Saturday, January 28, 2017

Bayside Rogaine - Wind, Salt, Sun and Mud

Wet and Wild in the Bay


There are only three things I don't like too much about the beach.  I don't like the sand that gets into everything, the salt in the water that makes you gag when you swallow too much and the waves that dunk you into the first thing I don't like - the sand.  Otherwise, I don't mind the beach.

So what are we doing here at 5:30 in the morning?

Photo supplied by Sir Walter

We are getting our Kayak ready for the 4-hour Bayside Rogaine.  Once again we were lucky with the weather.  It is an overcast morning and not too hot for a leisurely paddle.

We got our maps and were faced with a decision.  The course consisted of a paddle section (that is not so surprising as it is a paddlegaine, and also the kayaks gave it away), and a roughly 12 km running course on South Stradbroke Island.  The run would be pretty tough as it was all sand and high tide i.e. not much hard sand.  The choice was to do a long paddle around Coomera Island (about 25 km) or do the run and pick up some kayak checkpoints on the way.  We counted up points and the long kayak section won over the run course.  The tide and the wind also were in favour of doing the long kayak leg.  Apart from my problems with the beach I am also not the most flexible person and was a bit hesitant of getting into a sardine can (i.e. kayak) for 4 hours.  But what the heck.

About half the teams seemed to have chosen along the same lines and when we got to the first check point we were well and truly last of that bunch.  But we steadily started catching up and also made some good decisions in regard to route choice and finding the checkpoints.  Most of the checkpoints required only a couple of steps out of the kayak, but some you had to do a small hike to through the mud.  For some reason I was in my element, I even enjoyed the sand and salt (there were no waves to worry about).  We even were blessed with a couple of showers of rain that cooled us down a bit.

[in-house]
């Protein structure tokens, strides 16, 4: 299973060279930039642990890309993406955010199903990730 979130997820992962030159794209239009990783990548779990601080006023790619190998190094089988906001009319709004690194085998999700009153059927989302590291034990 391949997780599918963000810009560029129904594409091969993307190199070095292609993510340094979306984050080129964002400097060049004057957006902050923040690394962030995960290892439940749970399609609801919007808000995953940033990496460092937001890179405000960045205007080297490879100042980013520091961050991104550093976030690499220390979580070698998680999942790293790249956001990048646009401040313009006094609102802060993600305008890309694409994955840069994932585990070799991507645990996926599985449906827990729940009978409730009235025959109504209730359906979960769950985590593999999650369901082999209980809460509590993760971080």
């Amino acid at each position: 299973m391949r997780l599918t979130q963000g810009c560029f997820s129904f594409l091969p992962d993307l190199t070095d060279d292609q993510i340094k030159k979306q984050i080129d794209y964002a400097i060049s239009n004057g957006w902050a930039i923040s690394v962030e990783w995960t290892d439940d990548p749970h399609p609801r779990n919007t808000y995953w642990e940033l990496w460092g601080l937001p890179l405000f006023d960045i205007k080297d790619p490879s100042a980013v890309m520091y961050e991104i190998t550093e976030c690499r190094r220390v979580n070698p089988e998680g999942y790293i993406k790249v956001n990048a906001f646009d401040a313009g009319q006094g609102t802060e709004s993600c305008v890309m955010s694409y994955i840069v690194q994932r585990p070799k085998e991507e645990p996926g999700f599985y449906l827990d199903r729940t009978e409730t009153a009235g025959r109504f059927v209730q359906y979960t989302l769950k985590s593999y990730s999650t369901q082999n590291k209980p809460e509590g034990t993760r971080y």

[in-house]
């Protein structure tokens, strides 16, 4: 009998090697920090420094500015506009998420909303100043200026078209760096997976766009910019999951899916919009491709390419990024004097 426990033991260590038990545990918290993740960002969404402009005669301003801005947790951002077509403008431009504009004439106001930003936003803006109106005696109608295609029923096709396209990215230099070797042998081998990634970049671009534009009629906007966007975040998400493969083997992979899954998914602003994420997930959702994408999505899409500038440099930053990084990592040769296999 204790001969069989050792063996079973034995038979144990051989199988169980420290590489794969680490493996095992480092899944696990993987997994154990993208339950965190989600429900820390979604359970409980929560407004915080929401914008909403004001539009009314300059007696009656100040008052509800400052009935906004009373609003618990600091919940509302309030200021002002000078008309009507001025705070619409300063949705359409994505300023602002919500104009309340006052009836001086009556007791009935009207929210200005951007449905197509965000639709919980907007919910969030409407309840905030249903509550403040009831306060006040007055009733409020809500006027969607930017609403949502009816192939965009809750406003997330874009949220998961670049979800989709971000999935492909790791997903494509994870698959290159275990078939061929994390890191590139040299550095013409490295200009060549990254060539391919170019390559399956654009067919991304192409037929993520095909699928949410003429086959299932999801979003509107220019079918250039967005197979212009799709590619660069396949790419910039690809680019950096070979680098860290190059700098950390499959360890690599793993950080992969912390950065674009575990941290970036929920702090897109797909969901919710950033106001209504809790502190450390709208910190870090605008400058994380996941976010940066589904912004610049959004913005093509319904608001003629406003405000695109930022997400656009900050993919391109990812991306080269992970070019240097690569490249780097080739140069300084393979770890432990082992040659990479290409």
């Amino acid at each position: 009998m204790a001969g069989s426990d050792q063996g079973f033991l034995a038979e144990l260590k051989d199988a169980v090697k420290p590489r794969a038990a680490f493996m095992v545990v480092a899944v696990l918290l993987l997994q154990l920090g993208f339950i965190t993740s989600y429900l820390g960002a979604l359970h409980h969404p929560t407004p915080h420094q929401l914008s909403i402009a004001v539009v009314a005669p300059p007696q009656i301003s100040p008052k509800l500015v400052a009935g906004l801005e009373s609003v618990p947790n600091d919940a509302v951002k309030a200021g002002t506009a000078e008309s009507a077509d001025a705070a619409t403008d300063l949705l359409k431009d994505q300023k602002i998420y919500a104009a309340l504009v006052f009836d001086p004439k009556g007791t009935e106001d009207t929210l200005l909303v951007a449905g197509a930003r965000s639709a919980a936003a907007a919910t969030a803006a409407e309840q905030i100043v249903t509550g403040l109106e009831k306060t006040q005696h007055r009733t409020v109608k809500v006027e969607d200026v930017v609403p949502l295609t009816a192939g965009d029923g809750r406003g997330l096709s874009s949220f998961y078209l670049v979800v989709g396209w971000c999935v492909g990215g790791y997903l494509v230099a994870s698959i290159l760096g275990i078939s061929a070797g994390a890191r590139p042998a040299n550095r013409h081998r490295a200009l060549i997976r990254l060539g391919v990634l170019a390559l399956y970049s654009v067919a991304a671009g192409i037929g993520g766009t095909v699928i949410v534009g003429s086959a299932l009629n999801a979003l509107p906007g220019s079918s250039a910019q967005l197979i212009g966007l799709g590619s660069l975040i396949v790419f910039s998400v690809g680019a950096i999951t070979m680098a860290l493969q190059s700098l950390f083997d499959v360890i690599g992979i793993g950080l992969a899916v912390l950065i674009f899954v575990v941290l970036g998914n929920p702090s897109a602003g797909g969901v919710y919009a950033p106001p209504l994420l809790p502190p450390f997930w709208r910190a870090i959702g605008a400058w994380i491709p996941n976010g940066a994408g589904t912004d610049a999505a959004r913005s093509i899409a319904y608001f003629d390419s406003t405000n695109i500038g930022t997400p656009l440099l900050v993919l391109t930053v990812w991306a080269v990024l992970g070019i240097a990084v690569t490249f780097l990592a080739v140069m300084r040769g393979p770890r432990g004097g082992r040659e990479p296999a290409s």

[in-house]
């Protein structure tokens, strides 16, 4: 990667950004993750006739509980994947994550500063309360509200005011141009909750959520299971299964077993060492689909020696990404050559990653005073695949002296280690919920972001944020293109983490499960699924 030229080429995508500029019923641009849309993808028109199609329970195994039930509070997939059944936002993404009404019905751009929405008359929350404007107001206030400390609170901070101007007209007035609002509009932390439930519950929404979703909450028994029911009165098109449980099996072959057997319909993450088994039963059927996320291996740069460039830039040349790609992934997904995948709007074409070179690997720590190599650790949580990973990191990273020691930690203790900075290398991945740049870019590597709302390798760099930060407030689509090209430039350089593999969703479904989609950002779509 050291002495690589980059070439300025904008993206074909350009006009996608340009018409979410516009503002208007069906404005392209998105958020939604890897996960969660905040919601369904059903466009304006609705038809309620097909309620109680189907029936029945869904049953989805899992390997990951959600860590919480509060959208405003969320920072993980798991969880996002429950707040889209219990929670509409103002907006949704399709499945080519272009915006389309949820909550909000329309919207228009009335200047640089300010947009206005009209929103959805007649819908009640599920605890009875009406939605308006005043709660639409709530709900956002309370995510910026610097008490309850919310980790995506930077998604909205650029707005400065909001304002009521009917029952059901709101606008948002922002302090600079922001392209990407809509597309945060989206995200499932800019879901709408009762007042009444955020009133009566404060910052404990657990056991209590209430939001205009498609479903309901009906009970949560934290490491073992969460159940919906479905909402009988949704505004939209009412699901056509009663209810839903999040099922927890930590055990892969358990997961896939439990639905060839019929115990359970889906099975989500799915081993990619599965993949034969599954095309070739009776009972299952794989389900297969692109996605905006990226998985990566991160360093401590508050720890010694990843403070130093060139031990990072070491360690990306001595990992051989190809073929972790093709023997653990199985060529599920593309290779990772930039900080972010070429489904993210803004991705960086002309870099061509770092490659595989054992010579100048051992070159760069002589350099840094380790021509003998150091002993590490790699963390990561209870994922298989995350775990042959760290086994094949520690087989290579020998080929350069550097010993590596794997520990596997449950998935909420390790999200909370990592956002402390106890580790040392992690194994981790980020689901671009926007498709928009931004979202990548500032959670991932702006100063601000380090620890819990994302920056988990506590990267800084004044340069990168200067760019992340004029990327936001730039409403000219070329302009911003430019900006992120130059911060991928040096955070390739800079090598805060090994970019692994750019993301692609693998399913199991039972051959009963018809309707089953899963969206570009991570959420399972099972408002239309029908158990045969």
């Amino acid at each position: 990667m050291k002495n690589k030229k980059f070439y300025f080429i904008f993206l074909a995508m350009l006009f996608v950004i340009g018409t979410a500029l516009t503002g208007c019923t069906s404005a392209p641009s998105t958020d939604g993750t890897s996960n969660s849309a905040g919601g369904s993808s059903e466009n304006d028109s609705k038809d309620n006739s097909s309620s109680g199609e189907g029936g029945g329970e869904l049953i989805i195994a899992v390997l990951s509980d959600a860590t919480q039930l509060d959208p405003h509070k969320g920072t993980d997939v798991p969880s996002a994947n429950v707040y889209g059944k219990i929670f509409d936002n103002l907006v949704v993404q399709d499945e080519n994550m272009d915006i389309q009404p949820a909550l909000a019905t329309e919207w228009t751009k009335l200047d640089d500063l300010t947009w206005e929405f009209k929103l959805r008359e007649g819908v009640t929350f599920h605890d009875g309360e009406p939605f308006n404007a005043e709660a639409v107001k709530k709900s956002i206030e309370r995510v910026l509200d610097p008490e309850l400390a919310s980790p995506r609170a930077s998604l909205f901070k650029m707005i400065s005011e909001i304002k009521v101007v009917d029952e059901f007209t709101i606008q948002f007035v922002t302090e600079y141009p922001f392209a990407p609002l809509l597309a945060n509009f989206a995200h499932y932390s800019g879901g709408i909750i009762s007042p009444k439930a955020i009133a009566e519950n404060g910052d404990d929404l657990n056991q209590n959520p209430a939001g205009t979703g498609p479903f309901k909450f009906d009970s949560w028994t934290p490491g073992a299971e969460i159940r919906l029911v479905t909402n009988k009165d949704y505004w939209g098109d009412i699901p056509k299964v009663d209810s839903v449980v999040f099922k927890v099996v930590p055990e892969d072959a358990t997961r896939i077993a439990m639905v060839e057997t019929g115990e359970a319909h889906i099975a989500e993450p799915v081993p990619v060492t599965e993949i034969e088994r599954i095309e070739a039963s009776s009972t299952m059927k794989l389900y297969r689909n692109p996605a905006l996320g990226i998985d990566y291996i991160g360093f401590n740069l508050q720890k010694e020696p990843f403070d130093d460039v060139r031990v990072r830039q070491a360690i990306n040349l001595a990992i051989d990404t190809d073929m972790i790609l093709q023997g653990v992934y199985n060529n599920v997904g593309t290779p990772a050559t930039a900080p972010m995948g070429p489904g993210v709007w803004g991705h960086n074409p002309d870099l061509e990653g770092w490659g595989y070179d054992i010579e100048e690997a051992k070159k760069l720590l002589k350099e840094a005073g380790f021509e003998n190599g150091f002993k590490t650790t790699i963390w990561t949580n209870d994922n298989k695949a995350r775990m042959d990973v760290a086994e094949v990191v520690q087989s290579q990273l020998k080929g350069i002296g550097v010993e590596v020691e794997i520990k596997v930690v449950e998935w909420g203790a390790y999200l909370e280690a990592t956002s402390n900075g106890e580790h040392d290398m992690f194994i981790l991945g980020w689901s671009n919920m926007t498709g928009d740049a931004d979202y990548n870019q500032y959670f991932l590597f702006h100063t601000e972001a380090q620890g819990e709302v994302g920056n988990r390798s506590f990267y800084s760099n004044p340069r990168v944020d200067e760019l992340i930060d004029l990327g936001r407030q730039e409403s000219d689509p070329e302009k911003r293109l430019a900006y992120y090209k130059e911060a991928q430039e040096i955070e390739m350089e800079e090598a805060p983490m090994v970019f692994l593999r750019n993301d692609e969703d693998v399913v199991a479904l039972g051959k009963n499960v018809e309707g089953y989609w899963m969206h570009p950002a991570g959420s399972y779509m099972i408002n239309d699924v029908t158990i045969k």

We got out of the creeks/canals into the bay with about one and a half hours to go.  Kerrie started cramping but didn't complain, at least I didn't hear it.  With only one hour to go we had some indecision for about 3 minutes on whether we should go for a 90 point checkpoint or whether we would run out of time.  It was an additional 2 km return journey.  That's when one other team came from behind heading for the 90 pointer.  That's all we needed to convince us, Kerrie and I don't mind a bit of competition or challenge.  Kerrie dug deep and was moaning and groaning a bit.  But we found the checkpoint alright and made it back with even 10 minutes to spare.  I suggested to Kerrie that maybe we should have got another one that we left behind.  I had just enough time to duck and miss the swipe, but I didn't miss the scowl.  Kerrie was pretty sore paddling through her cramps.

We had awesome fun and the pizzas afterwards, topping off another perfectly organised rogaine.  Thank you very much to the organisers and all the volunteers that made it all happen so smoothly.  I might even get to like the sand, salt and waves.

But that's not all, after presentations, Kerrie and I participated in a paddle clinic run by Michael Baker (5x Avon Descent Winner, National Sprint Kayak Representative, Ocean racing world-series racer, Surf Life Saving Head Coach).  This was the best $5 each we spent in a long time.  We learned heaps and now know what to practice to improve our paddling skills.  So look out guys, we hopefully will be faster next time.

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